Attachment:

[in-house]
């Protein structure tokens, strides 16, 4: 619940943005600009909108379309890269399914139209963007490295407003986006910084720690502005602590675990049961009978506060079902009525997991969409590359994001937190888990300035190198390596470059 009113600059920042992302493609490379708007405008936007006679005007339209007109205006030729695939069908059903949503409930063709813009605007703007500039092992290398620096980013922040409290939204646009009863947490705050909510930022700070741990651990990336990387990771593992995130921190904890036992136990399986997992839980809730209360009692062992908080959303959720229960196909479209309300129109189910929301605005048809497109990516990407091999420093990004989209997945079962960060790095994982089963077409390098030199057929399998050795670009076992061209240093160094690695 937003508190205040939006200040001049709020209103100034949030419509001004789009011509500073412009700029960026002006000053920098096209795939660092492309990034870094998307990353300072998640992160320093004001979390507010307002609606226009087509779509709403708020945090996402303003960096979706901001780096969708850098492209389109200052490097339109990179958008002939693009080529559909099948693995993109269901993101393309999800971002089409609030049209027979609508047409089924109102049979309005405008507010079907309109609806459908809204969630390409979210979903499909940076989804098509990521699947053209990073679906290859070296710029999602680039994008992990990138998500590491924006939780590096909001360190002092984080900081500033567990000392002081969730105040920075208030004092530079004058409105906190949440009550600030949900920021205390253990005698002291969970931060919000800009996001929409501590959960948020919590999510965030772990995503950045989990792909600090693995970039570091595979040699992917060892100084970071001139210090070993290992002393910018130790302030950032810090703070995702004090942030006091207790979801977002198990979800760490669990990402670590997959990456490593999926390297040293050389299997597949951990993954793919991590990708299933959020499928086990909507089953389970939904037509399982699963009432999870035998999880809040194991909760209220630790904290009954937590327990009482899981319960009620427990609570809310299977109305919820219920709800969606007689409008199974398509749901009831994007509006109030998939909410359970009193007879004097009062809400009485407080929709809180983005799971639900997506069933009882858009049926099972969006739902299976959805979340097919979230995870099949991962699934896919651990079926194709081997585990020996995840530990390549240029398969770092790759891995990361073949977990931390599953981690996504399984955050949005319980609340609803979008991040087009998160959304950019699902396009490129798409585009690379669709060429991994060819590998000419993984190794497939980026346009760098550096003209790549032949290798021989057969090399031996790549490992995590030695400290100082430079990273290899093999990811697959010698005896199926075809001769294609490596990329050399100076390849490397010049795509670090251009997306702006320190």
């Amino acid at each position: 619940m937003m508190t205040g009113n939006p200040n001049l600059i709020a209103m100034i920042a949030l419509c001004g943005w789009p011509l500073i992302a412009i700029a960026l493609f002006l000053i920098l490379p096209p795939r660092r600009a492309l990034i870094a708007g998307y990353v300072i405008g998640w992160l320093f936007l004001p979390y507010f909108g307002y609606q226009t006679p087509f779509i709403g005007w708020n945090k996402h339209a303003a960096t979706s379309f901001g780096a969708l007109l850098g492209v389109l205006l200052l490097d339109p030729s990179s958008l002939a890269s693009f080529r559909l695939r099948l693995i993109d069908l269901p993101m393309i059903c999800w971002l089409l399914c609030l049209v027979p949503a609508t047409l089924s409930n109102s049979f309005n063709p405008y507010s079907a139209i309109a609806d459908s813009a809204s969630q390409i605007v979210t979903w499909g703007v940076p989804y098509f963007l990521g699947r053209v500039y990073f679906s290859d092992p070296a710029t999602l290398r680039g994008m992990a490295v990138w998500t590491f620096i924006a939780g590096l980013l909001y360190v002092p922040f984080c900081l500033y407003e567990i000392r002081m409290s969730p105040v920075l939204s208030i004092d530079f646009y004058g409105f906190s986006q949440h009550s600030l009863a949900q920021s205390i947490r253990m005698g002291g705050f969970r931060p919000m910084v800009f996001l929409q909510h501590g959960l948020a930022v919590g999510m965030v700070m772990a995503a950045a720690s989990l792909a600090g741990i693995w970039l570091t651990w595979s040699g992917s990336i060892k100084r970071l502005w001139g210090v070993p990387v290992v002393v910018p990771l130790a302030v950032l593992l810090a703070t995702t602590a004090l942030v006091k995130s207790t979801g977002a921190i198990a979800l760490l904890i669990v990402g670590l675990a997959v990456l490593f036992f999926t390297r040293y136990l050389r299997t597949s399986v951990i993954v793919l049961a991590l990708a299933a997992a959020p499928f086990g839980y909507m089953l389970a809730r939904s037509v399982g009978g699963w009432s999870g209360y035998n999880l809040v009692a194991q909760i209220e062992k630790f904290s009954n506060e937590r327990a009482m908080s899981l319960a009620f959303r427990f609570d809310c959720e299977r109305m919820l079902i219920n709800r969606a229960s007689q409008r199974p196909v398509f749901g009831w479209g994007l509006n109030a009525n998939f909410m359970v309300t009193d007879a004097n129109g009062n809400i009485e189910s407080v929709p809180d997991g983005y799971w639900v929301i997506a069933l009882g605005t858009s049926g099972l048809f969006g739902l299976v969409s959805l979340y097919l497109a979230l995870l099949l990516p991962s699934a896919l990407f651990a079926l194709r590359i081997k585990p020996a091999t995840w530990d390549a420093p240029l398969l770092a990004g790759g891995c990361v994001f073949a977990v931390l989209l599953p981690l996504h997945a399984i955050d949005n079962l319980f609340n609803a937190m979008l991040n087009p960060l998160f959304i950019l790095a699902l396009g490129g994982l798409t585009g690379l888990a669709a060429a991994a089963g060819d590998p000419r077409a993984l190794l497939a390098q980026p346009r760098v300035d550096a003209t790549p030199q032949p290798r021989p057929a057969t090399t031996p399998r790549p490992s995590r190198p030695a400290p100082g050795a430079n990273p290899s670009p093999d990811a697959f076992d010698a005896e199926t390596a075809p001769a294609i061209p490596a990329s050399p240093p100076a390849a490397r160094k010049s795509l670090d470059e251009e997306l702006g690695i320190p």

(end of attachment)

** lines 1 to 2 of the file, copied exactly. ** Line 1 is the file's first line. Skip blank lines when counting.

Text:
[in-house]
């Protein structure tokens, strides 16, 4: 619940943005600009909108379309890269399914139209963007490295407003986006910084720690502005602590675990049961009978506060079902009525997991969409590359994001937190888990300035190198390596470059 009113600059920042992302493609490379708007405008936007006679005007339209007109205006030729695939069908059903949503409930063709813009605007703007500039092992290398620096980013922040409290939204646009009863947490705050909510930022700070741990651990990336990387990771593992995130921190904890036992136990399986997992839980809730209360009692062992908080959303959720229960196909479209309300129109189910929301605005048809497109990516990407091999420093990004989209997945079962960060790095994982089963077409390098030199057929399998050795670009076992061209240093160094690695 937003508190205040939006200040001049709020209103100034949030419509001004789009011509500073412009700029960026002006000053920098096209795939660092492309990034870094998307990353300072998640992160320093004001979390507010307002609606226009087509779509709403708020945090996402303003960096979706901001780096969708850098492209389109200052490097339109990179958008002939693009080529559909099948693995993109269901993101393309999800971002089409609030049209027979609508047409089924109102049979309005405008507010079907309109609806459908809204969630390409979210979903499909940076989804098509990521699947053209990073679906290859070296710029999602680039994008992990990138998500590491924006939780590096909001360190002092984080900081500033567990000392002081969730105040920075208030004092530079004058409105906190949440009550600030949900920021205390253990005698002291969970931060919000800009996001929409501590959960948020919590999510965030772990995503950045989990792909600090693995970039570091595979040699992917060892100084970071001139210090070993290992002393910018130790302030950032810090703070995702004090942030006091207790979801977002198990979800760490669990990402670590997959990456490593999926390297040293050389299997597949951990993954793919991590990708299933959020499928086990909507089953389970939904037509399982699963009432999870035998999880809040194991909760209220630790904290009954937590327990009482899981319960009620427990609570809310299977109305919820219920709800969606007689409008199974398509749901009831994007509006109030998939909410359970009193007879004097009062809400009485407080929709809180983005799971639900997506069933009882858009049926099972969006739902299976959805979340097919979230995870099949991962699934896919651990079926194709081997585990020996995840530990390549240029398969770092790759891995990361073949977990931390599953981690996504399984955050949005319980609340609803979008991040087009998160959304950019699902396009490129798409585009690379669709060429991994060819590998000419993984190794497939980026346009760098550096003209790549032949290798021989057969090399031996790549490992995590030695400290100082430079990273290899093999990811697959010698005896199926075809001769294609490596990329050399100076390849490397010049795509670090251009997306702006320190």